But what about two-day shipping? Technically speaking, speedy two-day or same-day shipping are exclusive to Prime members. But in our experience, customers who live near an Amazon warehouse will often get two-day or three-day shipping even without a Prime membership. (And if you’ve been a Prime customer for a long time, you already know that shipping delays aren’t uncommon.)

I should note that returning Amazon items without Prime costs money—sometimes a lot of money. But you don’t have to just shop on Amazon. Brick and mortar retailers accept in-store returns for items you buy online, and while you may not feel like popping into a Walmart or Target just to stand in the return line, it doesn’t take that much longer than visiting a UPS or Amazon Locker.

Amazon Doesn’t Always Offer the Best Prices

A set of overpriced Bounty paper towels.

While Amazon offers competitive prices on many items, it’s rarely the best outlet for products that you use every day. Paper towels, makeup, pet food, people food, hygienic products, detergents, bottled water, and tons of other items all cost more at Amazon than they do at brick and mortar stores.

Let’s focus on paper towels, as there’s a good chance you ran into Amazon’s sometimes-wonky pricing during the great paper towel shortage of early 2020.

The first option when you search “paper towels” on Amazon is an eight-pack of Bounty Quicksize rolls. This pack of paper towels costs $23 at Amazon, but it’s just over $17 at Target. Your local Walmart may offer the same pack (or a similar pack) for even less. And of course, a Costco or Sam’s Club membership could get you paper towels at an even bigger discount.

Hey, maybe the convenience of getting toiletries or makeup without leaving the house is valuable to you. But many stores, such as Walmart and Target, now offer free pickup for items you order through their respective apps or websites. If you live near one of these stores, you can get many of your most-used items cheaper and quicker than ordering through Amazon, all without wandering through crowded aisles.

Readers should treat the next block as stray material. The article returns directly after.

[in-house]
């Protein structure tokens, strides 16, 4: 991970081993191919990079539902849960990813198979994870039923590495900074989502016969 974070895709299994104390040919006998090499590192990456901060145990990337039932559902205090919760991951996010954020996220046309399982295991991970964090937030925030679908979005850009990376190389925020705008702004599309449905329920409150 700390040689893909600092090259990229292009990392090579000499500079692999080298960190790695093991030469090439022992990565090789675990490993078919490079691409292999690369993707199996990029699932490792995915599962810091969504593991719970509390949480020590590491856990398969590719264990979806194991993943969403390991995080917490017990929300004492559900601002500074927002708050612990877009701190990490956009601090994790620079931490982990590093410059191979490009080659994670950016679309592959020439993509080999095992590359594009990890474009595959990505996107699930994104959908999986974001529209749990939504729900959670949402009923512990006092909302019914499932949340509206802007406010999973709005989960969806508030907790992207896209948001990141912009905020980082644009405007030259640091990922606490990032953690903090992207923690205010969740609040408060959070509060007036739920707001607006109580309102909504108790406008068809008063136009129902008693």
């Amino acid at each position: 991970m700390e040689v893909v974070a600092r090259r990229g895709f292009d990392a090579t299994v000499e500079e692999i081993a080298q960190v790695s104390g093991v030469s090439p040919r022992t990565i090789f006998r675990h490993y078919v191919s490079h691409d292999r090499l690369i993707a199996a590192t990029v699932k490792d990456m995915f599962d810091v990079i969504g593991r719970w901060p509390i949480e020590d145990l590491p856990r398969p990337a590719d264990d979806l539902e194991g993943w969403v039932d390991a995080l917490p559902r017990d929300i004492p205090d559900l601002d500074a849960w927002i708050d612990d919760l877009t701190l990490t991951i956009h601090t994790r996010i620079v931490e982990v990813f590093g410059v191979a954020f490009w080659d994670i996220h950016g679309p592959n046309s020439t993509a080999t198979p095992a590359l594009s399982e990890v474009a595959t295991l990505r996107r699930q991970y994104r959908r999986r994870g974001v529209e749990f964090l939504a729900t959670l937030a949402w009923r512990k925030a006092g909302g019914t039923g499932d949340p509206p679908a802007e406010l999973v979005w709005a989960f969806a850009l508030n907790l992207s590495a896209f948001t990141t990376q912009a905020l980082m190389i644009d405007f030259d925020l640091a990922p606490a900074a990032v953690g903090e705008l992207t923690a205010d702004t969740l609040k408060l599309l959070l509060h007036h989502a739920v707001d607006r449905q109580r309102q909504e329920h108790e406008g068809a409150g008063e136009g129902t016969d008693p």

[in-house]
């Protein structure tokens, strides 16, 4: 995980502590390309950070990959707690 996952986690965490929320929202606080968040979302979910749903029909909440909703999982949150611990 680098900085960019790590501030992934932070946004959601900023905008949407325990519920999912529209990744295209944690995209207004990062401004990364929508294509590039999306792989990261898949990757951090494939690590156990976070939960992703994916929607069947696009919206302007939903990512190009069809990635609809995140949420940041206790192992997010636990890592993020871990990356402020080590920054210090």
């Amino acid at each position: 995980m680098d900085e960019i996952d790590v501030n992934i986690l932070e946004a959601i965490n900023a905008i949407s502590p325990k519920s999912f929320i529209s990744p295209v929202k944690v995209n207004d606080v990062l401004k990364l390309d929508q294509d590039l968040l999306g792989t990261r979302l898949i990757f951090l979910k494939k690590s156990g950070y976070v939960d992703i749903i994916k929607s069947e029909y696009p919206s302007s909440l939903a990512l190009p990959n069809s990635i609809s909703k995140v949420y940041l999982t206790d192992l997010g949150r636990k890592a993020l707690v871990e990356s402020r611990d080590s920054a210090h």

Walmart’s Version of Prime Is Cheaper

A banner showing how Walmart+ gets you free shipping.

It’s hard to give up on Prime. Even if you don’t use all the benefits offered by the service, it’s nice to order small items without thinking about shipping. But if that free shipping is really the selling point for you, maybe it’s time to look at Walmart+.

Yeah, I’m suggesting that you jump from one terrifying corporation to another. But the benefit is pretty clear—Amazon Prime costs $140 a year, but Walmart+ costs just $98 a year. That’s $42 in savings.

The benefits offered by Walmart+ are comparable (and in some cases, more useful) than those included with Prime. You get free shipping on all items, plus free shipping on groceries when you spend a minimum of $35. (Amazon Prime members get a similar offer with Whole Foods, though of course, not everyone lives near a Whole Foods.)

Walmart+ members also save 5¢ per gallon at Walmart and Murphy stations, access to Sam’s Club gas stations, discounts on select prescriptions, and exclusive discounts on Black Friday. Oh, and Walmart does this thing where it sells batches of PS5 and Xbox Series X consoles exclusively to Walmart+ members.

Even with its recent price hike, Amazon Prime is still a valuable service. In fact, it’s a great deal if you really take advantage of its benefits. But for many people, Prime isn’t the deal it once was. Whether you ditch Prime or not, I hope that you can walk away from this article confident in your decision.

Andrew Heinzman Andrew Heinzman
Andrew is the News Editor for Review Geek, where he covers breaking stories and manages the news team. He joined Life Savvy Media as a freelance writer in 2018 and has experience in a number of topics, including mobile hardware, audio, and IoT. Read Full Bio »